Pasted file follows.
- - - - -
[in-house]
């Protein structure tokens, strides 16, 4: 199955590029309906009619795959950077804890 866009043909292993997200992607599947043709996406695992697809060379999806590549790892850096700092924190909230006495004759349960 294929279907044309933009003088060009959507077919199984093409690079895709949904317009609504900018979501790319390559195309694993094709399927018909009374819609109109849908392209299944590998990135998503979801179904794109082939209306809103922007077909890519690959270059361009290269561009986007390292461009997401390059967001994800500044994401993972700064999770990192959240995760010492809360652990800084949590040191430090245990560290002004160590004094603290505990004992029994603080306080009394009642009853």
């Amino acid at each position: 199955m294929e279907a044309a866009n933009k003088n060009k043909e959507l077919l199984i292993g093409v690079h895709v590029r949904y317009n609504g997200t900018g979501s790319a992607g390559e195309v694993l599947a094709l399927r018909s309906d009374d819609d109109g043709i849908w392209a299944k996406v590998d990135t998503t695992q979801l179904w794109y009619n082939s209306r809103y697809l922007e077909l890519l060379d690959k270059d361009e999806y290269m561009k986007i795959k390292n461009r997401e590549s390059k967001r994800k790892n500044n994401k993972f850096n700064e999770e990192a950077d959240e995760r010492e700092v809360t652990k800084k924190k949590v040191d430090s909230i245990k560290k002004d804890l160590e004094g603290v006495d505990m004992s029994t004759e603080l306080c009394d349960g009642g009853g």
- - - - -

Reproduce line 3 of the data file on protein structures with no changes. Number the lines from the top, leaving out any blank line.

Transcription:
């Amino acid at each position: 199955m294929e279907a044309a866009n933009k003088n060009k043909e959507l077919l199984i292993g093409v690079h895709v590029r949904y317009n609504g997200t900018g979501s790319a992607g390559e195309v694993l599947a094709l399927r018909s309906d009374d819609d109109g043709i849908w392209a299944k996406v590998d990135t998503t695992q979801l179904w794109y009619n082939s209306r809103y697809l922007e077909l890519l060379d690959k270059d361009e999806y290269m561009k986007i795959k390292n461009r997401e590549s390059k967001r994800k790892n500044n994401k993972f850096n700064e999770e990192a950077d959240e995760r010492e700092v809360t652990k800084k924190k949590v040191d430090s909230i245990k560290k002004d804890l160590e004094g603290v006495d505990m004992s029994t004759e603080l306080c009394d349960g009642g009853g």